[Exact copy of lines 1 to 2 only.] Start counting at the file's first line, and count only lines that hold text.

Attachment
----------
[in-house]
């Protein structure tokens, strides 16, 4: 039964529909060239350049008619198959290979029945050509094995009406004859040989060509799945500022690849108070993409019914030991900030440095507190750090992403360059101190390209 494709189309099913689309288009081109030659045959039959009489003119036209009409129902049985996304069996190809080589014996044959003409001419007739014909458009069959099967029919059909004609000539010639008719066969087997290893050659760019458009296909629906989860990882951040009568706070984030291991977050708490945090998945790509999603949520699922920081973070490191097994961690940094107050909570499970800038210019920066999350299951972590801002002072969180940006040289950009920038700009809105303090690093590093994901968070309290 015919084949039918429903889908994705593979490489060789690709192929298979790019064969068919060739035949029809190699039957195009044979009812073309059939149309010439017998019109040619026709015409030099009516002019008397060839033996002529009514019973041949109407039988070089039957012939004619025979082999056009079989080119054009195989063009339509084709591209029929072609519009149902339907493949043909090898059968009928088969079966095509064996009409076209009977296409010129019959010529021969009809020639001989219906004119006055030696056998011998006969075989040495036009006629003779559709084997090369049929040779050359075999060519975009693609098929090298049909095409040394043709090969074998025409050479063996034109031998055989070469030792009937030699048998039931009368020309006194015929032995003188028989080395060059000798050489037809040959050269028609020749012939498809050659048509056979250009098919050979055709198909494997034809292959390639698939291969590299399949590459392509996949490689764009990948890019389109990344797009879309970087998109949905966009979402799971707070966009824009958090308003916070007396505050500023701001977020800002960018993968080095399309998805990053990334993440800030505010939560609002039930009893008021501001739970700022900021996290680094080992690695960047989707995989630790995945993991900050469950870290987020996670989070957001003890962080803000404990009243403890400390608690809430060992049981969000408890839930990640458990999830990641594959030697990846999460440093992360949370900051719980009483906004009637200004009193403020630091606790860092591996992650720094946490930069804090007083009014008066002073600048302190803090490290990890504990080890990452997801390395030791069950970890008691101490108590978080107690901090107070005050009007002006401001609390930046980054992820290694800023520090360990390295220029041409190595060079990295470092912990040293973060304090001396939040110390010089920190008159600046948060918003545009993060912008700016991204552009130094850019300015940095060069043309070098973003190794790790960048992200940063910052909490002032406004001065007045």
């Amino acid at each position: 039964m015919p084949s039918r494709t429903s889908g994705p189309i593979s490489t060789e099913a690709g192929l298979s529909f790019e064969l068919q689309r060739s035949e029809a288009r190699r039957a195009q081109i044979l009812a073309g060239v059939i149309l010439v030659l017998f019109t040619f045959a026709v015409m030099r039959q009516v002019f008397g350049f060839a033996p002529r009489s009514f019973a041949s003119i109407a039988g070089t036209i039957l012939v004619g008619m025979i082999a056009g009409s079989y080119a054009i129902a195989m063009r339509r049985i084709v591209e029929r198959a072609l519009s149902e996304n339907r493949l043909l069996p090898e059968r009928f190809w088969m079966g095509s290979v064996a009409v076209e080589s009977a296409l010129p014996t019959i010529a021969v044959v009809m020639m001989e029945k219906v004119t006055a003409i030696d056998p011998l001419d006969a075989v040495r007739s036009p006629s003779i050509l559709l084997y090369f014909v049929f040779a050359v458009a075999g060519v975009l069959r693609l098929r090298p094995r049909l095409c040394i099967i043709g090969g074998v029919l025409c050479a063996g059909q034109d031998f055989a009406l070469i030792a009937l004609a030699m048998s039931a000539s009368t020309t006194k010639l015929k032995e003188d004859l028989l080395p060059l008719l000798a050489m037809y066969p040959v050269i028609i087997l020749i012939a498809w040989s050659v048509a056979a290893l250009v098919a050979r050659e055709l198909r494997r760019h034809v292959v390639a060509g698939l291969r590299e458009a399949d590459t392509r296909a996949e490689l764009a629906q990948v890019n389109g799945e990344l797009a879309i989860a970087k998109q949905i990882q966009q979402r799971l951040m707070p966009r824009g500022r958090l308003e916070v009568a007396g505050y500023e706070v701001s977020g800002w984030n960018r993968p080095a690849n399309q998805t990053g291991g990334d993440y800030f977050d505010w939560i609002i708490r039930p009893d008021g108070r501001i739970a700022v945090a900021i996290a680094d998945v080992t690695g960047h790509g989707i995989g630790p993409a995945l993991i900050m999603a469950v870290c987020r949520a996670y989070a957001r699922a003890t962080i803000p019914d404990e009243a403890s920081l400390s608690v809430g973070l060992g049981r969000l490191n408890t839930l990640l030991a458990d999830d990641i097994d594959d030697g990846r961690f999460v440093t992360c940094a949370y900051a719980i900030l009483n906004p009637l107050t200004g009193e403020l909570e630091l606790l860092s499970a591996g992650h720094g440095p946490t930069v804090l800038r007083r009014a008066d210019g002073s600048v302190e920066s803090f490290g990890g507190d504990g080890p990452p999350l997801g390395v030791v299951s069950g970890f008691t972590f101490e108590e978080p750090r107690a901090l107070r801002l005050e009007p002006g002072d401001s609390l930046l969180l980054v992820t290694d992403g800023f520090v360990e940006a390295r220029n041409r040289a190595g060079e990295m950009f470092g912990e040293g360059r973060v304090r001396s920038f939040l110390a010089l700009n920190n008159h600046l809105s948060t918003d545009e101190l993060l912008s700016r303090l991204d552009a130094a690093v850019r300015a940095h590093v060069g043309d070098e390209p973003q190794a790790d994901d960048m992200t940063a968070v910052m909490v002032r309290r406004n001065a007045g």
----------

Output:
[in-house]
């Protein structure tokens, strides 16, 4: 039964529909060239350049008619198959290979029945050509094995009406004859040989060509799945500022690849108070993409019914030991900030440095507190750090992403360059101190390209 494709189309099913689309288009081109030659045959039959009489003119036209009409129902049985996304069996190809080589014996044959003409001419007739014909458009069959099967029919059909004609000539010639008719066969087997290893050659760019458009296909629906989860990882951040009568706070984030291991977050708490945090998945790509999603949520699922920081973070490191097994961690940094107050909570499970800038210019920066999350299951972590801002002072969180940006040289950009920038700009809105303090690093590093994901968070309290 015919084949039918429903889908994705593979490489060789690709192929298979790019064969068919060739035949029809190699039957195009044979009812073309059939149309010439017998019109040619026709015409030099009516002019008397060839033996002529009514019973041949109407039988070089039957012939004619025979082999056009079989080119054009195989063009339509084709591209029929072609519009149902339907493949043909090898059968009928088969079966095509064996009409076209009977296409010129019959010529021969009809020639001989219906004119006055030696056998011998006969075989040495036009006629003779559709084997090369049929040779050359075999060519975009693609098929090298049909095409040394043709090969074998025409050479063996034109031998055989070469030792009937030699048998039931009368020309006194015929032995003188028989080395060059000798050489037809040959050269028609020749012939498809050659048509056979250009098919050979055709198909494997034809292959390639698939291969590299399949590459392509996949490689764009990948890019389109990344797009879309970087998109949905966009979402799971707070966009824009958090308003916070007396505050500023701001977020800002960018993968080095399309998805990053990334993440800030505010939560609002039930009893008021501001739970700022900021996290680094080992690695960047989707995989630790995945993991900050469950870290987020996670989070957001003890962080803000404990009243403890400390608690809430060992049981969000408890839930990640458990999830990641594959030697990846999460440093992360949370900051719980009483906004009637200004009193403020630091606790860092591996992650720094946490930069804090007083009014008066002073600048302190803090490290990890504990080890990452997801390395030791069950970890008691101490108590978080107690901090107070005050009007002006401001609390930046980054992820290694800023520090360990390295220029041409190595060079990295470092912990040293973060304090001396939040110390010089920190008159600046948060918003545009993060912008700016991204552009130094850019300015940095060069043309070098973003190794790790960048992200940063910052909490002032406004001065007045």